After the coffee beans are roasted, they can next be sold to a retail store or a barista. Doka lays the responsibility on their buyer to get their roasted bean to their facility. However, Cafe Rey and Cafe Britt are in charge of getting their final product to its next place. They therefore need the proper insurance and transportation vehicles to delivery their products to its next user. Coopedota is similar to Doka as it delivers its final product to the seaport but once it is there then it is no longer Coopedota’s responsibility. Cafe Britt has a global market and therefore has warehouses in multiple places around the world closer to their target retailers in order to make delivery more efficient. Plane and boats are used to globally export the products with necessary paperwork for customs filled out. Cafe Rey uses a salesman and their own trucks to deliver their products locally but globally they decide on an exporting company based on price and date the delivery is needed. The packaging used by Cafe Britt and Cafe Rey are layered metals that allow for the product to breathe as a one way valve is placed inside. The packaging also protects from light, oxygen, and water. Inside the packagingg are either ground or whole bean roasted coffee. Whole bean stays fresh for longer but ground is usually desired by the customer. For this reason most companies have more ground coffee in stalk. Coopedota for example usually only has around 20-30 % of its coffee sold as whole bean. All companies require appropriate paperwork and contracts to be filled out before delivery. Costa Rica in general requires all coffee companies to follow ICAFE regulations, which include reporting average sale price and amount of product sold. Communication through email is done throughout the delivering process as well.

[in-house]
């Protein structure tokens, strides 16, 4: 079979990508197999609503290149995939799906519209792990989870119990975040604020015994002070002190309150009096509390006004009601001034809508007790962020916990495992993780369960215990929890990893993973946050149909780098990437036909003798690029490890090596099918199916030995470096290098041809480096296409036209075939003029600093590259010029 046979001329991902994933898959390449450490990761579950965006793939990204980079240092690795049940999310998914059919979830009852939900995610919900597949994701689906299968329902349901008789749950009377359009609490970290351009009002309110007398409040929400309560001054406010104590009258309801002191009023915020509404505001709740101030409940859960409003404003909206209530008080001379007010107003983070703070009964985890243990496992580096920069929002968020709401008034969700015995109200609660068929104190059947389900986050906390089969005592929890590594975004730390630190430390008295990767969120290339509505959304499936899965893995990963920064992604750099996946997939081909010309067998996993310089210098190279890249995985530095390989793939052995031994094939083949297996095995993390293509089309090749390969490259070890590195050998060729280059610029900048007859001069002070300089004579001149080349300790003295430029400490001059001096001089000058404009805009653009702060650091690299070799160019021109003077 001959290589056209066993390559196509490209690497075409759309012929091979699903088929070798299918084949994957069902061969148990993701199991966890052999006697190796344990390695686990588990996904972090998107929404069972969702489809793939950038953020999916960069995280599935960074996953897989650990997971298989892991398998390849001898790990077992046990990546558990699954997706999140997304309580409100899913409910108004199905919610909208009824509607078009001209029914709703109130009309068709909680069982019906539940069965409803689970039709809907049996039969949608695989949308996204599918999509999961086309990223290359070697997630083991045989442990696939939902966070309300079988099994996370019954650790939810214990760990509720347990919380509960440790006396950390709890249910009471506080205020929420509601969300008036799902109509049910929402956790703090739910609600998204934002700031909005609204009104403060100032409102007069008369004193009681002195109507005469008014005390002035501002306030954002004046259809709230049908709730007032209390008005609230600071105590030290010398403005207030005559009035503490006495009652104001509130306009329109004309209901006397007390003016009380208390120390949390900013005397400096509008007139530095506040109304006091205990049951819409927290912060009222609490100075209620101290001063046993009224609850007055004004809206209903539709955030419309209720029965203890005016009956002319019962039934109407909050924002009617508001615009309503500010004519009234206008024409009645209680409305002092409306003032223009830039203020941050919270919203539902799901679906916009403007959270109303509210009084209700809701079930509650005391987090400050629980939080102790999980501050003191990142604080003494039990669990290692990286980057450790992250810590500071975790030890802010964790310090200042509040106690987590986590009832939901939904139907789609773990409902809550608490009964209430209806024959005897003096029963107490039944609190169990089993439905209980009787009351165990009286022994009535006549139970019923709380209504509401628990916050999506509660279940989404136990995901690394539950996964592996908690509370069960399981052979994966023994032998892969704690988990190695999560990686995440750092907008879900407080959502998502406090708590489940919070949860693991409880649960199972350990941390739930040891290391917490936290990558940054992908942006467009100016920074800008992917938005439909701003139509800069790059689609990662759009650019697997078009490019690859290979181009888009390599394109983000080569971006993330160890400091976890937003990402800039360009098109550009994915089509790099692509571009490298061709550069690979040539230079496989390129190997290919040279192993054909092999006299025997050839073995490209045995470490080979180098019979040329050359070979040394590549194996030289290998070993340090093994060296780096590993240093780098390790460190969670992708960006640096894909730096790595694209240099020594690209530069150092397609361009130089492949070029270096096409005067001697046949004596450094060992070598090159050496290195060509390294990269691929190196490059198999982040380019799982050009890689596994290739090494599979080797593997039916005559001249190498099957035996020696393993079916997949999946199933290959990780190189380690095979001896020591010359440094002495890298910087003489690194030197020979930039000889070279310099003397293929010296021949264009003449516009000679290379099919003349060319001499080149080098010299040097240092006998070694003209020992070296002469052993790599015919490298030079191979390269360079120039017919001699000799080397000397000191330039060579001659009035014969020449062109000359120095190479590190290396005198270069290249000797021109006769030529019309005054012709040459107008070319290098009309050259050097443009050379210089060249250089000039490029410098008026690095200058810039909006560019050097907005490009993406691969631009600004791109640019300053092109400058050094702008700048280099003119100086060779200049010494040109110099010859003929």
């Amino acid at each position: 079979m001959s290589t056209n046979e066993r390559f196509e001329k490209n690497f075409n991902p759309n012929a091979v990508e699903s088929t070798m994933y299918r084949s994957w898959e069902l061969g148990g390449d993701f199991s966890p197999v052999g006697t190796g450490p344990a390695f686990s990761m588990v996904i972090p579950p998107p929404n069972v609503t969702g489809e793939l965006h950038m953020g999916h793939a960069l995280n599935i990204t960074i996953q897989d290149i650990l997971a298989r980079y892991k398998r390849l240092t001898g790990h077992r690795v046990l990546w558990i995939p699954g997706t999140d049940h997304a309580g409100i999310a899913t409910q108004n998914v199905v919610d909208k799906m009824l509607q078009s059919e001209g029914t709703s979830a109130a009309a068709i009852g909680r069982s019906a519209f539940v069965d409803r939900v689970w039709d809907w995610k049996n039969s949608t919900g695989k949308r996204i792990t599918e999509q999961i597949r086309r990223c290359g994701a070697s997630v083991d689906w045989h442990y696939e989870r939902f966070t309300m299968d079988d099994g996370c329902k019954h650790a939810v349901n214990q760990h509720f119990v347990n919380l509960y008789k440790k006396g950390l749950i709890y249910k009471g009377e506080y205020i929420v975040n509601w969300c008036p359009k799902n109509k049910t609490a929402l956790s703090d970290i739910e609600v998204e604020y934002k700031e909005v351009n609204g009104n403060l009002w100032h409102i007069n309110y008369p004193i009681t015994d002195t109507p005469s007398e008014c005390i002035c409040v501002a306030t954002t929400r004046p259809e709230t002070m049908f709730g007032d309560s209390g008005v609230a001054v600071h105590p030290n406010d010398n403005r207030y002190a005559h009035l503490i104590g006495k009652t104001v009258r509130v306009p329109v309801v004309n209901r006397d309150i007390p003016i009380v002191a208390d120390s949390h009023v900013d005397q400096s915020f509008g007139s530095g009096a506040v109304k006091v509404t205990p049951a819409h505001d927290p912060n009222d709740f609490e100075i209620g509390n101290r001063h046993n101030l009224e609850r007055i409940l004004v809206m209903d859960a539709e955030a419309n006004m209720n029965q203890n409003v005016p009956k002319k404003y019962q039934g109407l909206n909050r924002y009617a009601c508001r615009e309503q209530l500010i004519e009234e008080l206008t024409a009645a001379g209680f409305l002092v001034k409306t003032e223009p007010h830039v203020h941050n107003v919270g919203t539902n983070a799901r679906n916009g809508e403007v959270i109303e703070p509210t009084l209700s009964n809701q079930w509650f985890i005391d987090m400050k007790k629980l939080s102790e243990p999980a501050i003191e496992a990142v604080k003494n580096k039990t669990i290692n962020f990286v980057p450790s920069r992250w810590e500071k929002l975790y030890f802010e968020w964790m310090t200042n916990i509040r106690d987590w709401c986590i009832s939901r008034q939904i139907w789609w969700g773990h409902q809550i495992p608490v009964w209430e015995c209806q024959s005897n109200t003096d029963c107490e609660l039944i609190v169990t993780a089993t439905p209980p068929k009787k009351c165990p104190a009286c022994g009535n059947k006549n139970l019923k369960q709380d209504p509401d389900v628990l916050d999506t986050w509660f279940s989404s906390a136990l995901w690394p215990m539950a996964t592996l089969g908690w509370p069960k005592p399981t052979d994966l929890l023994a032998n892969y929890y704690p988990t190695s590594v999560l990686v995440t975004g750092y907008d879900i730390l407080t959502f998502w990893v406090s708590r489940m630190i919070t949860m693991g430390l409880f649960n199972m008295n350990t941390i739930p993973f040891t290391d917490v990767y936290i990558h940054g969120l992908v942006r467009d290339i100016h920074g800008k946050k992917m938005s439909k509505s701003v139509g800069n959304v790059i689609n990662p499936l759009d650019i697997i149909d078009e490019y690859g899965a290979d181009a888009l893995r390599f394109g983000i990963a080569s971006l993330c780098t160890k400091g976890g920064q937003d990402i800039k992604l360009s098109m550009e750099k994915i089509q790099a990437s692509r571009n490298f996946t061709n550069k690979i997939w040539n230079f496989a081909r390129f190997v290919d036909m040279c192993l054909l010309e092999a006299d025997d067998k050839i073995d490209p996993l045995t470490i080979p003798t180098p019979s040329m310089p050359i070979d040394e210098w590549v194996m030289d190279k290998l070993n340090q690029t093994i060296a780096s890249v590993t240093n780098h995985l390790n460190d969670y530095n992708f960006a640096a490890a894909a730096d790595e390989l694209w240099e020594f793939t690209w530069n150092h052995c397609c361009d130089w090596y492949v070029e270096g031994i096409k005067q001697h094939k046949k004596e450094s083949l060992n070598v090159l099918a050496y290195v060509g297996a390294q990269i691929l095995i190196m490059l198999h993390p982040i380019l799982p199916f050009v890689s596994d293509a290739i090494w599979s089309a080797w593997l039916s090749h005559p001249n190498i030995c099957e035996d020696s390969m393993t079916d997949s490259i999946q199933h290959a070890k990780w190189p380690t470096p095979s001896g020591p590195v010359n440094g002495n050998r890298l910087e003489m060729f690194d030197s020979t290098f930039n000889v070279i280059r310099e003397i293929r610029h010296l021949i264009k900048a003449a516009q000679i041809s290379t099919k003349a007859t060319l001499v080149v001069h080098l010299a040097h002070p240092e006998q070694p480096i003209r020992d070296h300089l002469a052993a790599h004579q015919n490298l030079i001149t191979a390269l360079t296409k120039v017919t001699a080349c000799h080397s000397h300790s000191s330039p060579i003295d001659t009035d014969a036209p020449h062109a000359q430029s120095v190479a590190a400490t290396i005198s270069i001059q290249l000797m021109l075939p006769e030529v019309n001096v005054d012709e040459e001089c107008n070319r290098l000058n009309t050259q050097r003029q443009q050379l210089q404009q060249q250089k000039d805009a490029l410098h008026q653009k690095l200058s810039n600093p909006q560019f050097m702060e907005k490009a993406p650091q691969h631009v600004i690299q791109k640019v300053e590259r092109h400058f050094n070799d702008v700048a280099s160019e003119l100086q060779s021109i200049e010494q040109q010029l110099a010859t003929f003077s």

Now once the product is at the retailer, the customer provides its own transportation to obtain the final product. If however a customer purchases a product online, the coffee company will have to provide transportation or the use of an exporter to get it to that customer. Logistics concerns money when speaking about the customer. For example, the customer needs to pay for the final product of coffee because then that money is sent backwards down the supply chain to pay all parties involved in the process of delivering the package to its final destination. Information is also important for the customer. Reporting problems or concerns with quality or arrival means the step responsibility for the problem will be notified so they can attempt to fix the current issues.

Overall, after learning about the whole supply chain not only concerning coffee but in all aspects, I learned to appreciate the hard work that goes into the cup of coffee I enjoy daily. The products we enjoy everyday go through a multitude of steps and process in order to reach our hands. It is awe stricking to see so many people working together in their part of the process knowing that the end product takes teamwork and dedication. I will think of Costa Rica and their dedication to coffee every time I enjoy my cup of joe daily.

Leave a Reply